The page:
More fascinating news on the ebook front: yesterday, Borders announced it was cutting the price on the Kobo and Aluratek e-readers to $129 and $99, respectively. I’ve posted before about how Kobo CEO Michael Serbinis predicted a while back that e-readers would come down to $100 by the end of this year, and he was obviously right. His own device is getting very close to that price point and will in all likelihood be there by Christmas.
I mention this because I had an interesting conversation with my agent the other day about ebooks and where they’re currently at. It’s no secret how enthusiastic I am about them, but he suggested that maybe I’m being a bit too rah-rah – after all, ebooks make up only about 8% of current sales. Publishers are understandably far more concerned about the 92% of sales that their actual printed books bring in.
However, we also talked about another (top secret) subject where I use the term “exponential growth” quite a bit, and I started wondering how that technological truism applies to ebooks, especially in light of this increasingly fierce competition in devices.
Here’s how I see the numbers. Amazon debuted the Kindle almost three years ago; ebook sales at the time were too small to really register. According to the Book Industry Study Group, ebooks made up only 1.5% of the total U.S. market in 2009, but jumped to 5% during the first quarter of 2010, a number that has further risen since to the 8% quoted above. In the words of BISG, ebook sales are growing “exponentially.”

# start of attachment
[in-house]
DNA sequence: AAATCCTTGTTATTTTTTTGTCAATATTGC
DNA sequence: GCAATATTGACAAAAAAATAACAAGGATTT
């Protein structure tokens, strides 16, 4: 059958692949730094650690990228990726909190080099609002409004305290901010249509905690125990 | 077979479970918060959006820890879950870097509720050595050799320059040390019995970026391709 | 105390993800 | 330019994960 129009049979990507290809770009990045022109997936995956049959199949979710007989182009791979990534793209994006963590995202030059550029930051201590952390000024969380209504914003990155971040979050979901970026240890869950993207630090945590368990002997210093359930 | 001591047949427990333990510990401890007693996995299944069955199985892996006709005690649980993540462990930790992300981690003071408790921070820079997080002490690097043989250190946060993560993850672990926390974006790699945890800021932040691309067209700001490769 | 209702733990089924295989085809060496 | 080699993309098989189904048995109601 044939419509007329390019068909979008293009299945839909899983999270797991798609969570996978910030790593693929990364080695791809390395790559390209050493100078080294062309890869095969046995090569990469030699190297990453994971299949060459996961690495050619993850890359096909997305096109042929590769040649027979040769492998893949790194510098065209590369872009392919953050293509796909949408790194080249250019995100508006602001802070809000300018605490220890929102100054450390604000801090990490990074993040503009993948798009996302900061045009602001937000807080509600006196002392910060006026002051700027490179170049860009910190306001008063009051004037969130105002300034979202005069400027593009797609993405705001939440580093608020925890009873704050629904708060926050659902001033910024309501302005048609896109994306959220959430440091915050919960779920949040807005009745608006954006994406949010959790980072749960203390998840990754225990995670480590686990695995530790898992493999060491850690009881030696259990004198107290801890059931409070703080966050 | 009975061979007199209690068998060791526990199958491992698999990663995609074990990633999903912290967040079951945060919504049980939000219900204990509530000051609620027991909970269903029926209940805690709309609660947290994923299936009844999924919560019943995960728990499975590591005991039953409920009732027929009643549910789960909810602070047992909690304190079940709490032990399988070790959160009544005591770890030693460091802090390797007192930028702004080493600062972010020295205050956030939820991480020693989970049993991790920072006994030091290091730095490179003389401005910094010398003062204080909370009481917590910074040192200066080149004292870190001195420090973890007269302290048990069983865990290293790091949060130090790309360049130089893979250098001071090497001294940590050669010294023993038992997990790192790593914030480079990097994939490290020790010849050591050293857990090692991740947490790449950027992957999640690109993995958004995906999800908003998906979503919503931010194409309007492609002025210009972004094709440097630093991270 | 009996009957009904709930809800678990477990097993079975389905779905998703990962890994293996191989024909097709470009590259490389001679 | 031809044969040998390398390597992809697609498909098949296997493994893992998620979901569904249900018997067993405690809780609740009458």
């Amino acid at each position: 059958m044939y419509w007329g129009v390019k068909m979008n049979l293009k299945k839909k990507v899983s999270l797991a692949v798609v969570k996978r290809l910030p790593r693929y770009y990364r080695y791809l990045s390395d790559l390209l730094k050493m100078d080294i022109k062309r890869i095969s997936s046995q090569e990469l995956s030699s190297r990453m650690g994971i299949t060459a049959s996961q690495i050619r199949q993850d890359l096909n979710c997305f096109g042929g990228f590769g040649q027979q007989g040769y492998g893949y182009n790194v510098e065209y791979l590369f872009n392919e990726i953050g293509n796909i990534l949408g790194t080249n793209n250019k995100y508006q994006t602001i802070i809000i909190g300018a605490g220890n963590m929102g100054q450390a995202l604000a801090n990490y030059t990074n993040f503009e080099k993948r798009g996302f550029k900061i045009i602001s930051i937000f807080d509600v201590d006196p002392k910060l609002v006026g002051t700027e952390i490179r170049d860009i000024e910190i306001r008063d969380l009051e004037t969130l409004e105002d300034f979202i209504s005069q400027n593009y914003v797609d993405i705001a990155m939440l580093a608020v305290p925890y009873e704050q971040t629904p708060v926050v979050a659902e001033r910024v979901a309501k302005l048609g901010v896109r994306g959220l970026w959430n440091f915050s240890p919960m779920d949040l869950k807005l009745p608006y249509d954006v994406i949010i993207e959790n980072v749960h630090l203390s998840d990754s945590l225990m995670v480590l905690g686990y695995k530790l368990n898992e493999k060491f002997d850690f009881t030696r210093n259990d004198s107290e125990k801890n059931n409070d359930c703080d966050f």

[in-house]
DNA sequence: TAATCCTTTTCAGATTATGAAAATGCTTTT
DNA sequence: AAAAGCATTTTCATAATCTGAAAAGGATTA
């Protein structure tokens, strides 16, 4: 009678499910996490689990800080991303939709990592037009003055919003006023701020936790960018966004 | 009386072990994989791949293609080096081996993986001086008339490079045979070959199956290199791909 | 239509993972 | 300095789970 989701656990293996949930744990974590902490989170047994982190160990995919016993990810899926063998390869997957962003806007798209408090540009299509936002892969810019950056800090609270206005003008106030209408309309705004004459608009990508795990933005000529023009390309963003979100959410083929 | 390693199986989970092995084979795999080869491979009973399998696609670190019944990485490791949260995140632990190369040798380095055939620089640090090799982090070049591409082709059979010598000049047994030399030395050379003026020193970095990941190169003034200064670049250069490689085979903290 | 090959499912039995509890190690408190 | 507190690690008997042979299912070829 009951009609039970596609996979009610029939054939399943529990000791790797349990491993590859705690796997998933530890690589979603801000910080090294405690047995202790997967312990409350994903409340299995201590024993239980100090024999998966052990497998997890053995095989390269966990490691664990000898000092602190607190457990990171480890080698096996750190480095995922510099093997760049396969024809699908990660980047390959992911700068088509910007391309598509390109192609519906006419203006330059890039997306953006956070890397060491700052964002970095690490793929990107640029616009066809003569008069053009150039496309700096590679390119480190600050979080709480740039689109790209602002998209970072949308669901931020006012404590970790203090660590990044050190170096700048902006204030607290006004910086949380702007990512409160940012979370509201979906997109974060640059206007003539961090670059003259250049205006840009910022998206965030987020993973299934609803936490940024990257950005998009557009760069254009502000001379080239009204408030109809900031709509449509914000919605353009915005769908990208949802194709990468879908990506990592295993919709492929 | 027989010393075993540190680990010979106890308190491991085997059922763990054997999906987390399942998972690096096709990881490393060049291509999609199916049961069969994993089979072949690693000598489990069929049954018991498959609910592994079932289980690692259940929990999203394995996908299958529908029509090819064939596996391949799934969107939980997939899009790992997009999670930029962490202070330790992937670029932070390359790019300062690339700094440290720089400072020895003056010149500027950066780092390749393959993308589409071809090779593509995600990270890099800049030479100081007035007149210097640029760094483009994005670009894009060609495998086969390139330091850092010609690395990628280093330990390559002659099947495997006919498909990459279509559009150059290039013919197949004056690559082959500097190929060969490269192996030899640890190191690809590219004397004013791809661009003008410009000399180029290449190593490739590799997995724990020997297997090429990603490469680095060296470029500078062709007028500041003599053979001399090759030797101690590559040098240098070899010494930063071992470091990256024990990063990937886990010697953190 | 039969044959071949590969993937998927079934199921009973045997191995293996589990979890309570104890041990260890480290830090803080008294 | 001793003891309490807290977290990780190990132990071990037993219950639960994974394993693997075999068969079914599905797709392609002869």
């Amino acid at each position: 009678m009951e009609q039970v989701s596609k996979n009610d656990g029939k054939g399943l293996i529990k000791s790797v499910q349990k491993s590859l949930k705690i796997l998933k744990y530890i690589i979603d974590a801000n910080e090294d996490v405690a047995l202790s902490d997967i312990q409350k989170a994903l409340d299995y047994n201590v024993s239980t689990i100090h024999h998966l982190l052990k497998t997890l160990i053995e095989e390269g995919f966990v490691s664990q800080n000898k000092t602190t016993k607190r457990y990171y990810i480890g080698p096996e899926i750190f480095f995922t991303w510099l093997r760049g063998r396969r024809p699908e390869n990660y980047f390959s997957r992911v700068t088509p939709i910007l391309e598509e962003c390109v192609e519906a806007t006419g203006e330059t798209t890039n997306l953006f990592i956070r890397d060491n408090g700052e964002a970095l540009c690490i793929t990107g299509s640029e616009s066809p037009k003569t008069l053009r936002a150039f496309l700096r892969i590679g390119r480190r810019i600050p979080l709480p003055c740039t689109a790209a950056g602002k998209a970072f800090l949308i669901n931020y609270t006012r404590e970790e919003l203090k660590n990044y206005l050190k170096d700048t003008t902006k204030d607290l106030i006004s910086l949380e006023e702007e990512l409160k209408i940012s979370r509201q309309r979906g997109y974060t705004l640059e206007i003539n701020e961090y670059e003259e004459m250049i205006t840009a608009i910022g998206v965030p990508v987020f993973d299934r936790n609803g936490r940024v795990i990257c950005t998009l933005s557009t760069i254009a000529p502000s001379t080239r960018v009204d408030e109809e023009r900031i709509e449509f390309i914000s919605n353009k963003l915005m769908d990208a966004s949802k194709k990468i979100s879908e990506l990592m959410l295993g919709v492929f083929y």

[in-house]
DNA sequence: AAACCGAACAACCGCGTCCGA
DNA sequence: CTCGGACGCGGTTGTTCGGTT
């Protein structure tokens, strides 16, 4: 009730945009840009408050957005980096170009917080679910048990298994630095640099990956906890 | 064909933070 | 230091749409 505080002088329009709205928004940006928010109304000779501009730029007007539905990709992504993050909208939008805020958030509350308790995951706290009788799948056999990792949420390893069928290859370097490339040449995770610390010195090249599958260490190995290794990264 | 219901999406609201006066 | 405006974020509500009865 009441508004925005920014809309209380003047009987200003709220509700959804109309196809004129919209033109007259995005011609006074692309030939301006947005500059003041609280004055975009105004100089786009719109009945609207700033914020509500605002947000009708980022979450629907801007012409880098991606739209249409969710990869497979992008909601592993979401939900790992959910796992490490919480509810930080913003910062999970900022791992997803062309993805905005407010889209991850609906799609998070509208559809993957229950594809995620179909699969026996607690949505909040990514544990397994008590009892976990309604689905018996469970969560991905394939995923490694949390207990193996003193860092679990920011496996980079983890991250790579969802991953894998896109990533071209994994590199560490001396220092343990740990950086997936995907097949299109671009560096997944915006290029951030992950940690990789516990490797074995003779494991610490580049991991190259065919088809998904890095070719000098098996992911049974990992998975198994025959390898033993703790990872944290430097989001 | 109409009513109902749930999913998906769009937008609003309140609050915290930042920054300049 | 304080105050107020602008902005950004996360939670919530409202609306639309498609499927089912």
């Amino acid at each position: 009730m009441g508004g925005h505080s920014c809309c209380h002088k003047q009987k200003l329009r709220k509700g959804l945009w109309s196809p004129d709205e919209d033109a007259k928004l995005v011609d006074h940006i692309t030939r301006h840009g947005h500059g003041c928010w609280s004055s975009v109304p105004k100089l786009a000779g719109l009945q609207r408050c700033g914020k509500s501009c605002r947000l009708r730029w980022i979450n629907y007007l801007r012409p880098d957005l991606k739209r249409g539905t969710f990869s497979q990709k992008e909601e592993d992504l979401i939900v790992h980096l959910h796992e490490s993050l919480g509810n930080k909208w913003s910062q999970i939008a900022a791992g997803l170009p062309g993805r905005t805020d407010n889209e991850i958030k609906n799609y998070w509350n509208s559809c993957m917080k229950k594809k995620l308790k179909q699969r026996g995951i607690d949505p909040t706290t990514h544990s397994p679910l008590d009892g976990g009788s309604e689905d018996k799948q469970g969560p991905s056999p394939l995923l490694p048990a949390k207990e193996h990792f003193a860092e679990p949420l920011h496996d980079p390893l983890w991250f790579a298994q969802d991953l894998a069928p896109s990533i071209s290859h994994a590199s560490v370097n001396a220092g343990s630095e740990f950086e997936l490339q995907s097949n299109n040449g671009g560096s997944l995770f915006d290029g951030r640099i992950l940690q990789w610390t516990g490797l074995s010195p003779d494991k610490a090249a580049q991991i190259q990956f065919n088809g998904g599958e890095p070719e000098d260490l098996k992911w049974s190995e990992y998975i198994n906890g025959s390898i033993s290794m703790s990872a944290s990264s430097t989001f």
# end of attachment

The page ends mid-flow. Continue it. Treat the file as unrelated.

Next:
In two years, ebooks went from zero to 5% with basically one device to read them on. In three months, they went from 5% to 8% with a few new competitors to the Kindle on board. That has a lot of people thinking that sales are going exponential. Indeed, with this sort of growth rate, the majority of books sold will be ebooks in only a few short years.
Looking at music sales is particularly instructive. Similarly, sales of digital music were essentially nil before Apple opened the iTunes store in 2003. Digital music revenue, however, is projected to surpass physical revenue this year in the United States and worldwide in 2016.
To go from zero to 50% in just seven years is astonishing, and exponential. Not surprisingly, the music industry has been reeling for much of this time because things have moved extremely quickly.
If the numbers of the past three years are anything to go by, it looks like the transformation in books is going to happen even faster. The question is, are publishers ready for it?